PART 3: Top 50 post-isolation Springboks
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TODAY we bring you Part 3 of our Top 50 post-isolation Springboks, and a clearer picture is starting to emerge.
You can look at
and 3 and compare the players we have ranked from 50 to 21. As we stated on Monday and Tuesday, we encourage engagement on this matter as we understand that different people will have their own opinions.
Every player named today was involved in at least one of South Africa’s three World Cup victories, such is the rich history of our rugby since the end of isolation.
30. Willie le Roux (61 caps)
The 30-year-old former Cheetahs and Sharks fullback unfairly came in for a lot of criticism last year, but his presence in the Springboks’ backline during their victorious World Cup campaign brought a calming influence. With more skilful players like Warrick Gelant, Damian Willemse and Aphelele Fassi looking to take the number 15 jersey from him, it’s interesting to see what the future holds for Le Roux. He’s been a very valuable asset in the green and gold, and at times reminiscent of the Rolls Royce of South African fullbacks, Andre Joubert.
29. Mark Andrews (77 caps)
He was used as a utility forward before it was cool earlier on in his career, and he did well whether he played in the second or back row. But, it’s at lock where is more remembered. His opponents knew they had to be on their game at lineouts, and his ball skills were pretty impressive for a 90s/early 2000s tight forward.
28. Faf de Klerk (30 caps)
He was a big proponent in the Springboks’ game plan that helped them win the World Cup last year. He was predictable, which irked many fans, but he was the king of the box kick at the base of the scrum. His blonde mop has been a constant feature for the Boks over the last couple of years, and who can forget his patriotic speedos after last year’s final.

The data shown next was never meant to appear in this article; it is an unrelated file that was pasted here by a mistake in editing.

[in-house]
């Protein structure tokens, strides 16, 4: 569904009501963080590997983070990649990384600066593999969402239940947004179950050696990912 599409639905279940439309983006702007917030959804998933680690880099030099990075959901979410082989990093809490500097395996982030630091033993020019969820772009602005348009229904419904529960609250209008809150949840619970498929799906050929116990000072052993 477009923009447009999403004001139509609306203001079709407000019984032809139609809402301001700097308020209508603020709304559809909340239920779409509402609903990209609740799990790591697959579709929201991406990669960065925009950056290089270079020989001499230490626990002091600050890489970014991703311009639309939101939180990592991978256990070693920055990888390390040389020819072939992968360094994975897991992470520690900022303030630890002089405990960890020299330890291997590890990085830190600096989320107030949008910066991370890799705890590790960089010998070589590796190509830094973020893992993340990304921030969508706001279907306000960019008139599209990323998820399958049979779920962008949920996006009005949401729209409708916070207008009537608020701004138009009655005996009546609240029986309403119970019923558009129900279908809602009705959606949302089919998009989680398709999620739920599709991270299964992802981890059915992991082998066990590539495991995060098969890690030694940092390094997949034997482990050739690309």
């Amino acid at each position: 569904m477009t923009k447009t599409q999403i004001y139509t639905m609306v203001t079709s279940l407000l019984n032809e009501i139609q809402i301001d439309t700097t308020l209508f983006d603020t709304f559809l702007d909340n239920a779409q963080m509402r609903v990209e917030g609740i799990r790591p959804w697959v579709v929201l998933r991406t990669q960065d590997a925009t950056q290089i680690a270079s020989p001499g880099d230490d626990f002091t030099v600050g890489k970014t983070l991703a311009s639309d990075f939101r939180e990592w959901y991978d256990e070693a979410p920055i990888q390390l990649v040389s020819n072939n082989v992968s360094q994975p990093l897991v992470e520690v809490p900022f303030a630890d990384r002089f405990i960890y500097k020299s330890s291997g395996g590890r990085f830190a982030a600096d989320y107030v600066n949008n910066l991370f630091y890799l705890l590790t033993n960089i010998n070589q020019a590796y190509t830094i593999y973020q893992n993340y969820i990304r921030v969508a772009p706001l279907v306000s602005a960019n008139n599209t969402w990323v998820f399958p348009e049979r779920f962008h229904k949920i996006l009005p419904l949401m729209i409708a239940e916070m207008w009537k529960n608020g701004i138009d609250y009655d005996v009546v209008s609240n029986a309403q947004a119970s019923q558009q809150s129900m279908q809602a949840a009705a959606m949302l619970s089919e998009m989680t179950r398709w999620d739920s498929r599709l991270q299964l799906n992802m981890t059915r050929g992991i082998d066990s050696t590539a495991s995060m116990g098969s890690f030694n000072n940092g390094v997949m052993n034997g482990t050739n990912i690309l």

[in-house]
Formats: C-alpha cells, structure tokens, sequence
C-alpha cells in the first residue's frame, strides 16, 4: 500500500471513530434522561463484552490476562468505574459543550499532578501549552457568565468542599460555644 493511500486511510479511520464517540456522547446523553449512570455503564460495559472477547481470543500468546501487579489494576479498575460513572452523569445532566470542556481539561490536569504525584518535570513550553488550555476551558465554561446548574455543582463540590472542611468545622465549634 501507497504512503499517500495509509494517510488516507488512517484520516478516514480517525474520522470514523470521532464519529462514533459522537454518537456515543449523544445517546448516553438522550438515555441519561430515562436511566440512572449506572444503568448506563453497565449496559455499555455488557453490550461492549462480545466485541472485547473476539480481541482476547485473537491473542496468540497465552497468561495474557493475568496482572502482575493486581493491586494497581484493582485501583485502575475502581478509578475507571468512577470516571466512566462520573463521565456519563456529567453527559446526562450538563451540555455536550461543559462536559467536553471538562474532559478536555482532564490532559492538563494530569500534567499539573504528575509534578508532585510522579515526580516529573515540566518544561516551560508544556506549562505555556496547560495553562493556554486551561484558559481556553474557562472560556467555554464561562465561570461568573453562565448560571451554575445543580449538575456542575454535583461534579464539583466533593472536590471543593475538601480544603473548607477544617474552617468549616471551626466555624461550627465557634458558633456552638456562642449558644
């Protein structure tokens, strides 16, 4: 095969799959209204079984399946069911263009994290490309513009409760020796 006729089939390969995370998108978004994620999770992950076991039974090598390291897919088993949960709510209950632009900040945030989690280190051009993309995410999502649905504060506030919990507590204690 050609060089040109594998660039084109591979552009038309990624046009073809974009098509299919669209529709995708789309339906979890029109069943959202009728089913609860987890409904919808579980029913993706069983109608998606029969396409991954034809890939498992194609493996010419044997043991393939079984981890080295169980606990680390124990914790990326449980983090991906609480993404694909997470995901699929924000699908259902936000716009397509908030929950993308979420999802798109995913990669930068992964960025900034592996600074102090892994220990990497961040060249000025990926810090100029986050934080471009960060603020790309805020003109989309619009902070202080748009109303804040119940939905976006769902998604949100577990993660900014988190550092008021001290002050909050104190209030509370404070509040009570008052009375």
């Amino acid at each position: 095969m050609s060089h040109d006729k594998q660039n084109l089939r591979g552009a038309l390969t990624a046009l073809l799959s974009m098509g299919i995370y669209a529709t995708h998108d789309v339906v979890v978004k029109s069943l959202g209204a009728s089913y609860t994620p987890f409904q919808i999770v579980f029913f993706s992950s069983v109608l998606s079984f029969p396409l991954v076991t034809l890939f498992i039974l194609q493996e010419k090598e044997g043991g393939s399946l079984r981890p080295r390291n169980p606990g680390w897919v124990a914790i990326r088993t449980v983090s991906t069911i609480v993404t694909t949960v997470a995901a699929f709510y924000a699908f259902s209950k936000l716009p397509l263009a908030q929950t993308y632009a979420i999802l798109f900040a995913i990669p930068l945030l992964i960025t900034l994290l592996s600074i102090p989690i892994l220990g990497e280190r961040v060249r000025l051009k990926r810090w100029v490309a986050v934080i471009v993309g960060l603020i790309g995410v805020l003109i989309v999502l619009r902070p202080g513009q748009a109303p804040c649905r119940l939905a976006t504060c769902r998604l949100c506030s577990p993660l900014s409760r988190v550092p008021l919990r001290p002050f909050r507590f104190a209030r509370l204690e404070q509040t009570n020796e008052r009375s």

Pieter-Steph du Toit was voted the World Rugby Player of the Year in 2019.
27. Pieter-Steph du Toit (55 caps)
Pieter-Steph du Toit deserves every plaudit he’s received over the last year or two. According to his individual awards cabinet, he is currently the best player in the world right now. Who can argue with that? He’s transformed from a good second-row option for the Boks to a world-class blindside flanker whose tackle count is second to none.
26. Bismarck du Plessis (79 caps)
Bismarck du Plessis was the best hooker in the world for a number of seasons, but he just couldn’t get a start for the Springboks due to the presence of one John Smit. But, the inspirational captain was moved to tighthead to may for the talented Grey College Old Boy.
25. Danie Rossouw (63 caps)
Whether he was in the second row, the side or back of the scrum, Danie Rossouw gave his. He was so good wherever he played that we really didn’t know what his preferred position was. He was the first choice number eight at the 2007 World Cup following Pierre Spies’ illness, and he made the jersey his own in that competition. Who can forget his last-ditch, try-saving tackle on Mark Cueto in the final against England?
24. Juan Smith (70 caps)
Like Danie Rossouw, Juan Smith impressed whether he played on the side of the scrum or at the back. During Jake White’s tenure as Springboks coach, Smith was surely one of the first names pencilled in. He was renowned for his ball-carrying skills, which made him one of the best blindside flankers in the world at the time. Unfortunately, his international career was sadly cut short by an Achilles injury in 2012 that saw him take a year off from the game.
23. JP Pietersen (70 caps)
While many regarded JP Pietersen as the heir apparent to Percy Montgomery in the number 15 jersey, he made a name for himself on the wing, becoming one of the deadliest finishers in the game. He scored twice as the Boks smashed England when the two sides met in the first round of the 2007 global showpiece. At the 2015 World Cup, he emulated Chester Williams by scoring a hattrick against Samoa.
22. Francois Pienaar (29 caps)
Francois Pienaar beat out Tiaan Strauss, who would go on to win the 1999 World Cup with Australia, for a place in the 1995 side. Then Bok coach Kitch Christie was so impressed with the Transvaal man’s leadership abilities that he appointed him as captain in all of the 29 Tests he played in. The image of Pienaar and Nelson Mandela standing side-by-side in matching Springbok number 6 jerseys is one of the most iconic in South African sport. His role in helping usher in the professional era can also not be understated.
21. Jacque Fourie (72 caps)
Jacque Fourie played fullback in the early days of his career, but it’s at outside centre where he made a name for himself. Fourie and Jean de Villiers formed an impressive partnership and were one of the world’s most dangerous centre pairings during their time together. His try-scoring record was not bad either, with only Bryan Habana and Joost van der Westhuizen scoring more Test tries.